Stories of Great Scientists - Charles Gibson
This book provides a thoughtful account of the lives of more than a dozen of the most important scientists of the ancient world, and the modern era, up to the end of the 19th century. The author has 'taken all possible care to state only facts that are reliable, and, whenever possible, to dispel popular errors that have arisen' in the retelling of the lives of these scientists who include Roger Bacon, Galileo, Newton, Franklin, Copernicus, Priestly, Dalton, Herschel and many others. Especially interesting is his account of many of the ancient scientists from Pythagoras to Ptolemy.
BENJAMIN FRANKLIN AND HIS SON EXPERIMENTING WITH LIGHTNING.
The biographies of great Scientists are of necessity filled with a multitude of detail, much of which is of little or no interest to the general reader; hence the author of the present volume has endeavoured to give a description of the lives of some of the most outstanding men of Science in an easy and readable form. It is not claimed that this is the first work of such a character, but, so far as the author knows, it is the first to deal with the subject in a comprehensive manner, linking the Ancient to the Modern. In order to make the story as readable as possible, it has been deemed better to avoid a constant reference to the dates at which the different events have occurred in the men's lives, and to state rather the ages of the men at such times. The date of birth and death of each Hero is, however, mentioned in the text, and also beneath the respective chapter headings.
The author fully realises the serious disadvantage in acquiring incorrect information, especially in one's youth, so he has taken all possible care to state only facts that are reliable, and, whenever possible, to dispel popular errors that have arisen. It has not been considered sufficient merely to retell a tale in popular language, but it has been a matter of conscience to authenticate all the information so far as that is possible. This necessarily has entailed research work, which might seem to some writers unnecessary labour for a popular volume such as the present one, but in the past the author has felt amply rewarded by his works of a similar nature being recognised as conscientious productions. There have been criticisms such as "It is easy to see that the author has not taken for granted accounts, usually abounding in errors, which less conscientious writers have given." In the present volume there has been no sacrifice of accuracy for the sake of sensation or effect.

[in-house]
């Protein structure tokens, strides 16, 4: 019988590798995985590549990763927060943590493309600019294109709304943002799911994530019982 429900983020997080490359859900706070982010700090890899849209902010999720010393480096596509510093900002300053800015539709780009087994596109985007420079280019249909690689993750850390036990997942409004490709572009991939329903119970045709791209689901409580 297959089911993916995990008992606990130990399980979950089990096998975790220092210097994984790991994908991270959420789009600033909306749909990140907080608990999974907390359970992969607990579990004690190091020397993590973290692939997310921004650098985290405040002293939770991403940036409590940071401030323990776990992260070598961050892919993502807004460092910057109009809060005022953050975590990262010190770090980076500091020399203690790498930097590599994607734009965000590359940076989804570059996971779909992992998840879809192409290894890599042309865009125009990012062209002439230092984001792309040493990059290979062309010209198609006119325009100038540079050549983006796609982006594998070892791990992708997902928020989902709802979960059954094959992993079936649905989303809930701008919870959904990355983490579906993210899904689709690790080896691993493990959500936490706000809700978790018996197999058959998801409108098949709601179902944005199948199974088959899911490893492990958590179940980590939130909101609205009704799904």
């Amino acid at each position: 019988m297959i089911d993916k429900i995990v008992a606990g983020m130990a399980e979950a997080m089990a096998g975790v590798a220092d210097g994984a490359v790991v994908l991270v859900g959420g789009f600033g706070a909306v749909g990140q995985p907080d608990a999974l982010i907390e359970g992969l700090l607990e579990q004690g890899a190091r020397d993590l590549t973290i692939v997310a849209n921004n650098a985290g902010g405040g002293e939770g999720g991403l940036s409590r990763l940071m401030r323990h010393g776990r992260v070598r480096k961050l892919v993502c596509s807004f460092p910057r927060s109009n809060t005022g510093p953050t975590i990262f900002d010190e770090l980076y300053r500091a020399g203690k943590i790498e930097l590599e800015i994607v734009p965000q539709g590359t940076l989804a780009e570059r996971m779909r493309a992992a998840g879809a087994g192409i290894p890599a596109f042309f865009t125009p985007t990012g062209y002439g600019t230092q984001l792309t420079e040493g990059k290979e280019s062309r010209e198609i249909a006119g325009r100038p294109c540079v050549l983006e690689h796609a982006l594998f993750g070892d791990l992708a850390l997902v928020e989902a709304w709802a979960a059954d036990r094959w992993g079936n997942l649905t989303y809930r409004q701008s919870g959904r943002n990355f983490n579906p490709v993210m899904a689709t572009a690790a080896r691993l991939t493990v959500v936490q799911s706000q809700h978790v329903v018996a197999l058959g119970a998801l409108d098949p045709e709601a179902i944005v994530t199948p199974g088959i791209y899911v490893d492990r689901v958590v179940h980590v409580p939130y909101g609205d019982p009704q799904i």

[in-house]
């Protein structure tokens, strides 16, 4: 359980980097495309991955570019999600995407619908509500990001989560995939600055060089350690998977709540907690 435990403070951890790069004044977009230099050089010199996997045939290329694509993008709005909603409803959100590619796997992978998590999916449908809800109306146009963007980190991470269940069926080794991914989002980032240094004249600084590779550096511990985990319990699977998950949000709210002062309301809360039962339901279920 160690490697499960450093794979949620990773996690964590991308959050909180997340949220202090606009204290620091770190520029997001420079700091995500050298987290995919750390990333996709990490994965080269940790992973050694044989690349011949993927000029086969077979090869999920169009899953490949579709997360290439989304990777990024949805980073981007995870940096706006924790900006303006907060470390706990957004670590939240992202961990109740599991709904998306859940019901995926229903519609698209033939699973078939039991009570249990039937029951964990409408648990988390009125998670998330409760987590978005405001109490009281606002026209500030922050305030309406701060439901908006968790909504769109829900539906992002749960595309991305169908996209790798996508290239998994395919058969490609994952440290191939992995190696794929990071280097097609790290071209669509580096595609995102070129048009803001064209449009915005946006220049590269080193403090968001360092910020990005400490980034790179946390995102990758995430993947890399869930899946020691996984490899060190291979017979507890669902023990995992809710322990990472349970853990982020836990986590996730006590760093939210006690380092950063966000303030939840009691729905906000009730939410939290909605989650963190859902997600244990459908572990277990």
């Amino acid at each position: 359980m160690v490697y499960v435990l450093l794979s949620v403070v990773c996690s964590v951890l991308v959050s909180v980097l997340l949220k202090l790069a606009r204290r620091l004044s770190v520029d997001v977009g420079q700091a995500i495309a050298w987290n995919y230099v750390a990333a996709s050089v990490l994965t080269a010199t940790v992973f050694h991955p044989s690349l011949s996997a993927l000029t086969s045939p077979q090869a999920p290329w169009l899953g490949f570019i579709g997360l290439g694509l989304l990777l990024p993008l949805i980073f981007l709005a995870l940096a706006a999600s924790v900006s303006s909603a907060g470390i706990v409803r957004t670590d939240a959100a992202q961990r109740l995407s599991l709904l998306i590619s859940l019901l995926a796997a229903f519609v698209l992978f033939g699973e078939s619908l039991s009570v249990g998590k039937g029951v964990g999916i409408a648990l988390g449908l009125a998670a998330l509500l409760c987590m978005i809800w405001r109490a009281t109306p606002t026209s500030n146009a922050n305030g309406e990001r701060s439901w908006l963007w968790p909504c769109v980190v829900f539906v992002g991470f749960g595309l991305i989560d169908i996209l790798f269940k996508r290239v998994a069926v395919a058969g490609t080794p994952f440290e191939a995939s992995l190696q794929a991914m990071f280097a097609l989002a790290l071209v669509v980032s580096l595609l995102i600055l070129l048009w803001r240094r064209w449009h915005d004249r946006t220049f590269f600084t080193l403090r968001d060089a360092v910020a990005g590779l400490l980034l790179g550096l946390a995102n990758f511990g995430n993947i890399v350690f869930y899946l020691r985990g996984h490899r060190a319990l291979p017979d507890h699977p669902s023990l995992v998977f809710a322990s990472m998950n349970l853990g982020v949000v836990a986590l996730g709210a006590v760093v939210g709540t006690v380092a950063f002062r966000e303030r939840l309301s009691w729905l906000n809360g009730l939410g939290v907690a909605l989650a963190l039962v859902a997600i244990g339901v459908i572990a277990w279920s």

The author is once more indebted to his friends Professor James Muir, D.SC., M.A., Royal Technical College, Glasgow, and H. Stanley Allen, M.A., D.SC.,King's College, London, for very kindly reading through the whole of the proof-sheets; also to Professor Sampson, Astronomer Royal for Scotland, for reading the chapters relating to William and Caroline Herschel; and to Emeritus Professor John G. McKendrick for his kindly interest in the proof-sheets.
The author is indebted also to the following friends for assistance with the illustrations: Professor James Muir, Glasgow; the Wolf Safety Lamp Co., Ltd., Leeds; the Electric Co., Ltd., London; the Westinghouse Co., Ltd.; Siemens Bros., Ltd.; the Poulsen Co., Ltd.